Long-Haul Flights, Foreign Country Entrances, and Communications Essentials

10/6/19 - G'Day Sydney! My Essentials for Long-Haul Flights & Customs/Immigration Highlights & Communications

G'morning! 11:30 am Sydney time. Landed safely in Australia this am and am waiting for one more flight over to Perth. The journey really starts there for us, but we will be coming back through Sydney in a few weeks.

Weather here is a little on the rainy side the last few days from what folks are saying, and coolish in the mid 70's F. 

Long-haul carry-on essentials:
I feel the jet lag a bit as I type this, but while it's fresh I thought I'd make a list of some essential long-haul flight items (partially so I remember them as handy in the future!). These are just the things I found I really needed to make the trip more bearable...had a lot of other things in my carry-on.

  • A thick headband like the one I have on in the departure pics. That was invaluable for a sleeping mask. It didn't let any light in and really let me rest.
  • A balaclava style multifunctional headband (like this one) - It was so cold on the plane last night! I wrapped this up around my neck and head so only my face was sticking out so the cold air conditioning didn't blow on my head all night. Bonus - if it fits well enough it will hold your mouth closed if you fall asleep for any post dreaming drool prevention too! Then under it I pulled my headband down over my eyes. 
  • Chapstick - not something I usually am keeping on-hand in a Virginia summer, but I threw some in my bag, and I'm glad I did. The dry air on the plane - this helps.
  • Refillable water bottle - Australian's are serious about conservation. (and I already know I will love it about the culture here!) On Virgin Australia flights just outside the kitchenettes they stock fresh filtered water pitchers for the whole flight - some even have a refillable water bottle faucet. I like this one.
  • As far as airplane clothing goes...I go with leggings, slip-on shoes with socks, a travel skirt that has a zip close pocket to fit your passport perfectly, a tank or t-shirt, and a lightweight, but warm cover-up. I like this 7-Days 7-Ways Cardigan from Eddie Bauer for light-weight needs. It kept me warm last night on the plane and is soft like a blanket. You can button it in all sort of styles based on your mood or need too.
  • Travel toothbrush and small toothpaste. The dry air will make anyone's mouth feel like they have been out for a night on the town by just breathing.
  • Saline nose spray - Again for the dry air. This has saved me immensely from sinus related problems after long-hauls in the past.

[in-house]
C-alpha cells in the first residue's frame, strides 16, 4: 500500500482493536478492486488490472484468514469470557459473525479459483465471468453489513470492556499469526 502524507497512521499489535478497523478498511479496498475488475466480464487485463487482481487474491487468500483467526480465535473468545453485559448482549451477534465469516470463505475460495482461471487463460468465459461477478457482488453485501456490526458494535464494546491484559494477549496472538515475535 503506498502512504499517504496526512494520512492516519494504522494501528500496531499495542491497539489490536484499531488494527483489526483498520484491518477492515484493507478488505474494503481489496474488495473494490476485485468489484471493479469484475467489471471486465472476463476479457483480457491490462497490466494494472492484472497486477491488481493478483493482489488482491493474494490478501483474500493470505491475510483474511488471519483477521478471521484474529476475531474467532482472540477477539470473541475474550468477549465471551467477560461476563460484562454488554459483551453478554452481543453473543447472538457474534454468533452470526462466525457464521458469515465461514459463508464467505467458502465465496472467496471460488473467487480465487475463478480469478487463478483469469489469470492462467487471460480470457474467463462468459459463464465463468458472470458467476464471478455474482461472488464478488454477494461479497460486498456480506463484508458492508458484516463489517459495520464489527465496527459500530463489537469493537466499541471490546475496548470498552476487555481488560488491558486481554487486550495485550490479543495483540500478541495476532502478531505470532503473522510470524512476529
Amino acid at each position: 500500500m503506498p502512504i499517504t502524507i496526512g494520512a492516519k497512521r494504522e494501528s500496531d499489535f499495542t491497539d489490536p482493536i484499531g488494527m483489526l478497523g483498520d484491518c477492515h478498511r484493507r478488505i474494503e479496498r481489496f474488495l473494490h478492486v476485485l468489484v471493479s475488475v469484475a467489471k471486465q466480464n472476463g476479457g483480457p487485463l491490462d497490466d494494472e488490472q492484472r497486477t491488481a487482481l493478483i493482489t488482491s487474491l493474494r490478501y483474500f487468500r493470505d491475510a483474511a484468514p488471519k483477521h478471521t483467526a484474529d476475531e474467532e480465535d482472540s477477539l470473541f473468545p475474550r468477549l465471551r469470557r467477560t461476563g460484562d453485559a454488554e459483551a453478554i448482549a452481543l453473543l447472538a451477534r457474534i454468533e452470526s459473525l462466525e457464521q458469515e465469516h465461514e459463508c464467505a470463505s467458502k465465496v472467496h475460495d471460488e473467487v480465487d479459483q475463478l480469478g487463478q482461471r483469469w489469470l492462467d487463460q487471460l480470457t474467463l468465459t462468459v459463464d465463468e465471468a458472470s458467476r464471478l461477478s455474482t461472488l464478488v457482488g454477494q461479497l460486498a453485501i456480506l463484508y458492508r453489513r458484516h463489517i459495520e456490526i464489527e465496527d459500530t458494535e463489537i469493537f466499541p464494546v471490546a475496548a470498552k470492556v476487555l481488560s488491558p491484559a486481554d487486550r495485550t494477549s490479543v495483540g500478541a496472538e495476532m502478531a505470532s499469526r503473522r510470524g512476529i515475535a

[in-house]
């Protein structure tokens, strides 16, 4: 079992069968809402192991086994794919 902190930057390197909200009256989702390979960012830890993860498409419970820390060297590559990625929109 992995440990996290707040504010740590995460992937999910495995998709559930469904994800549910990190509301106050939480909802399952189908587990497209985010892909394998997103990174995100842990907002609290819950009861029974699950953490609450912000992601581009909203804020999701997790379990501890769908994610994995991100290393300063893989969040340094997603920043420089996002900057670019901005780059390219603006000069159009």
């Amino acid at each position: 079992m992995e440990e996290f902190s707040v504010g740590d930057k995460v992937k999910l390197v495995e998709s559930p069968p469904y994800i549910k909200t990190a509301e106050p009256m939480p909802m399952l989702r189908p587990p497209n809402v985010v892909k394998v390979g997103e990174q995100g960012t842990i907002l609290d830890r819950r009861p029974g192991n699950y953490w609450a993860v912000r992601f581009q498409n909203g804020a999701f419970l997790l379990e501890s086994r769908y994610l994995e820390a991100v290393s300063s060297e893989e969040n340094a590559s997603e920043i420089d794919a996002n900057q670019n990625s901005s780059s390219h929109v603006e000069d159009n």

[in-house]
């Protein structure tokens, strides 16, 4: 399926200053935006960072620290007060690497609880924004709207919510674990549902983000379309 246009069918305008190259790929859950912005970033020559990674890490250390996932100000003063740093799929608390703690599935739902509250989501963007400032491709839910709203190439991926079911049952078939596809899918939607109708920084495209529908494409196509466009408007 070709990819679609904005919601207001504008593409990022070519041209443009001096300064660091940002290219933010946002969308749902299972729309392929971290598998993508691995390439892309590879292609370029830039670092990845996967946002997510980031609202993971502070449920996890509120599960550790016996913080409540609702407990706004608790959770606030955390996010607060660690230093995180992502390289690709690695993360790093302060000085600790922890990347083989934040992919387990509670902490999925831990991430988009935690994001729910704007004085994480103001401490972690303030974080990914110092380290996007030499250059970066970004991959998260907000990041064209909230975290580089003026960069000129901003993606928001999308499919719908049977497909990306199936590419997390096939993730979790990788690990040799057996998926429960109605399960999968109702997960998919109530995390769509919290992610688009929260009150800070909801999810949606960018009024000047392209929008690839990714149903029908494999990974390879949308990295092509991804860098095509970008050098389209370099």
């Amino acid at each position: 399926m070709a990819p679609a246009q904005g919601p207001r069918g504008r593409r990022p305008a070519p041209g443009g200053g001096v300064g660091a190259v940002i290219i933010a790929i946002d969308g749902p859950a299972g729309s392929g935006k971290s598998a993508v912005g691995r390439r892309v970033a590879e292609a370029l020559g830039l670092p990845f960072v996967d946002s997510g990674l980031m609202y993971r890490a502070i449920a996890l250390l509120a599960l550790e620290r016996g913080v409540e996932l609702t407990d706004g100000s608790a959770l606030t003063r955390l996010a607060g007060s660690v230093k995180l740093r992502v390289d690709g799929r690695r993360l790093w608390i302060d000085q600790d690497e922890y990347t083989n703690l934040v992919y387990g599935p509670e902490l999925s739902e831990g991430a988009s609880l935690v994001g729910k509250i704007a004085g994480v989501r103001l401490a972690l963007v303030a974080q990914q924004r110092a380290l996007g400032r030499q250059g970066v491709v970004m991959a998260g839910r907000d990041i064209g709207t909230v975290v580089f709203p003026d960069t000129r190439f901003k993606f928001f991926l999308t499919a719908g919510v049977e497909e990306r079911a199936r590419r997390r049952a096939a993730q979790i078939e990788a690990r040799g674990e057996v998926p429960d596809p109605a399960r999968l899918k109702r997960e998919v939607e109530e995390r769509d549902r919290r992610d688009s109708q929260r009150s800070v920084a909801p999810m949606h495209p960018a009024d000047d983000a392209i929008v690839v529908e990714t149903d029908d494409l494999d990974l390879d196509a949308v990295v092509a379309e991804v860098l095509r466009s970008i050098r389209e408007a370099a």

• Small bag-clippable hand-sanitizer.
  • Any meds you find are helpful to help you sleep better. We tried this stuff called "No Jet Lag" - can't recommend it quite yet, but we will see. We followed the directions and Ming seems to be doing well, but we still have to fly to the other side of Australia before we are going to sleep again.

Long-haul jet-lag tips:

These are some of things that we have found help us out immensely to enjoy our days in-country albeit they can also make the getting-there a bit more challenging or tiring. We did not fly with any creature comforts like business or premium class lay-down flat options - they are expensive! In the middle of the night last night my spatial brain was envisioning all sorts of creative ways for airlines to pack more people in and make them more comfortable!

  • Put yourself in the mental mindset that you are in the new timezone when you are sitting waiting to board the long-haul flight. Most long-hauls will also follow this mindset and serve meals on similar times to the arrival location. By the time we let ourselves try to get some sleep having left East Coast USA at 2pm - it was then about 5am our home time - so needless to say we were tired, but it's still not easy for a lot of people to sleep on a plane.
  • Check with the gate-agent regarding the scheduled meals on-board too so you know how to plan for your comfort. We weren't sure and assumed correctly, but next time we'll ask. Within the first 2 hours of our nighttime long-haul flight from LAX to SYD they served dinner. Then they dimmed the cabin lights for sleepy-time. Then about 2 hours before landing they served breakfast. We gave ourselves about 10 hours of the 14 hour flight time to chillax and try to sleep.
  • This means going from East-Coast USA you will be awake for a very long time during your first travel leg if going all the way to Australia on back-to-back flights (with layovers too). Some choose to stay a night on the West Coast before the long-haul flight for this reason

Customs and Immigration Highlights:

  • When you enter a foreign country - you always go through both customs and immigration. Customs is about the 'stuff' you are bringing into the country, and Immigration is about you entering the country.
  • Your airline agent domestically may not correctly inform you about procedures when you enter a foreign country - particularly with baggage and if you are then traveling domestically inside that country. Ours did not, but we knew from previous travel what to expect: 1. A customs declaration form as well as immigration information on the plane to be filled out before you land. On this form - you are telling the country you are entering what you are bringing in with you and what your personal intent is in the country. Fill it out honestly for items along with you in your bags - the customs agent typically will question why you are declaring ... and if it's not a concern let you pass with no hassle. If it's a concern, they might want a look-see to see if it needs to be disposed of before you enter the country.